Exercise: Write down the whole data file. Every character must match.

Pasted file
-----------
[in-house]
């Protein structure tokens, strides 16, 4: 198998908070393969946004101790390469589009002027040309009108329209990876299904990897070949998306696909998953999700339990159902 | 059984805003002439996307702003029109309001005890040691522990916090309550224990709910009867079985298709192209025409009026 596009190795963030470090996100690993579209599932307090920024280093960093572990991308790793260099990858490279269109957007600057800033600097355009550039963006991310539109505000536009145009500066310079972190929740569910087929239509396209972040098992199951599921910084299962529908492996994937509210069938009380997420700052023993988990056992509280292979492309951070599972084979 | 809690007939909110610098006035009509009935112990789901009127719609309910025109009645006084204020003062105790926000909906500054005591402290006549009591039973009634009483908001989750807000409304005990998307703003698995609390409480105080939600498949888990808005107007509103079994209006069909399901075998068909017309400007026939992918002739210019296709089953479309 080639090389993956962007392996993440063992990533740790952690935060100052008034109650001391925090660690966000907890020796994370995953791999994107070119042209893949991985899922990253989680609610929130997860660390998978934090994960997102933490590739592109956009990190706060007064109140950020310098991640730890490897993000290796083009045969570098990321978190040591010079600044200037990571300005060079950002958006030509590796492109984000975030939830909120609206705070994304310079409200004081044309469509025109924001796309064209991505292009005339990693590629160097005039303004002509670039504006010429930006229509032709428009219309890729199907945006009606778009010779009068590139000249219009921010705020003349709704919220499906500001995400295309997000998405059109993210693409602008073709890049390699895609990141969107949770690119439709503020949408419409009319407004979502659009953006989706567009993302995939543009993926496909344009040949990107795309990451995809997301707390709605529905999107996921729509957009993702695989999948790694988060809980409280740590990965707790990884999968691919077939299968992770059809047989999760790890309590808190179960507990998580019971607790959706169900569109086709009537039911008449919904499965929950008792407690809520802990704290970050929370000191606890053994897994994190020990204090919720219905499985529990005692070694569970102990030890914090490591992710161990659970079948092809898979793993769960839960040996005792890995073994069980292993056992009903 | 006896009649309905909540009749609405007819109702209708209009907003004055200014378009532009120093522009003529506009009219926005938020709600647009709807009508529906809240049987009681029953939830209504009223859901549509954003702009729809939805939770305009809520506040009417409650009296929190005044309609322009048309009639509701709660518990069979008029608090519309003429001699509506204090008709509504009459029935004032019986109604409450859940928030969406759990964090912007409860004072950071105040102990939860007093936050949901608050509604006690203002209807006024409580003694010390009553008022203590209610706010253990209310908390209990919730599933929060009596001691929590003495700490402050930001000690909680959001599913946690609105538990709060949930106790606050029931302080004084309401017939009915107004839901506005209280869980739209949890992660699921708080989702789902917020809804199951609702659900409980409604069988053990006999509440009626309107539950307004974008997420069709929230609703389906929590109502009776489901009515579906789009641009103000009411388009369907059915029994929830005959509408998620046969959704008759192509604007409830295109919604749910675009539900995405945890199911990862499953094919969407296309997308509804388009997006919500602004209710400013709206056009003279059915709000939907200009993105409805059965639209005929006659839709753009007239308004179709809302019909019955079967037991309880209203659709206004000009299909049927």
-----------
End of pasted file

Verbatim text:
[in-house]
């Protein structure tokens, strides 16, 4: 198998908070393969946004101790390469589009002027040309009108329209990876299904990897070949998306696909998953999700339990159902 | 059984805003002439996307702003029109309001005890040691522990916090309550224990709910009867079985298709192209025409009026 596009190795963030470090996100690993579209599932307090920024280093960093572990991308790793260099990858490279269109957007600057800033600097355009550039963006991310539109505000536009145009500066310079972190929740569910087929239509396209972040098992199951599921910084299962529908492996994937509210069938009380997420700052023993988990056992509280292979492309951070599972084979 | 809690007939909110610098006035009509009935112990789901009127719609309910025109009645006084204020003062105790926000909906500054005591402290006549009591039973009634009483908001989750807000409304005990998307703003698995609390409480105080939600498949888990808005107007509103079994209006069909399901075998068909017309400007026939992918002739210019296709089953479309 080639090389993956962007392996993440063992990533740790952690935060100052008034109650001391925090660690966000907890020796994370995953791999994107070119042209893949991985899922990253989680609610929130997860660390998978934090994960997102933490590739592109956009990190706060007064109140950020310098991640730890490897993000290796083009045969570098990321978190040591010079600044200037990571300005060079950002958006030509590796492109984000975030939830909120609206705070994304310079409200004081044309469509025109924001796309064209991505292009005339990693590629160097005039303004002509670039504006010429930006229509032709428009219309890729199907945006009606778009010779009068590139000249219009921010705020003349709704919220499906500001995400295309997000998405059109993210693409602008073709890049390699895609990141969107949770690119439709503020949408419409009319407004979502659009953006989706567009993302995939543009993926496909344009040949990107795309990451995809997301707390709605529905999107996921729509957009993702695989999948790694988060809980409280740590990965707790990884999968691919077939299968992770059809047989999760790890309590808190179960507990998580019971607790959706169900569109086709009537039911008449919904499965929950008792407690809520802990704290970050929370000191606890053994897994994190020990204090919720219905499985529990005692070694569970102990030890914090490591992710161990659970079948092809898979793993769960839960040996005792890995073994069980292993056992009903 | 006896009649309905909540009749609405007819109702209708209009907003004055200014378009532009120093522009003529506009009219926005938020709600647009709807009508529906809240049987009681029953939830209504009223859901549509954003702009729809939805939770305009809520506040009417409650009296929190005044309609322009048309009639509701709660518990069979008029608090519309003429001699509506204090008709509504009459029935004032019986109604409450859940928030969406759990964090912007409860004072950071105040102990939860007093936050949901608050509604006690203002209807006024409580003694010390009553008022203590209610706010253990209310908390209990919730599933929060009596001691929590003495700490402050930001000690909680959001599913946690609105538990709060949930106790606050029931302080004084309401017939009915107004839901506005209280869980739209949890992660699921708080989702789902917020809804199951609702659900409980409604069988053990006999509440009626309107539950307004974008997420069709929230609703389906929590109502009776489901009515579906789009641009103000009411388009369907059915029994929830005959509408998620046969959704008759192509604007409830295109919604749910675009539900995405945890199911990862499953094919969407296309997308509804388009997006919500602004209710400013709206056009003279059915709000939907200009993105409805059965639209005929006659839709753009007239308004179709809302019909019955079967037991309880209203659709206004000009299909049927």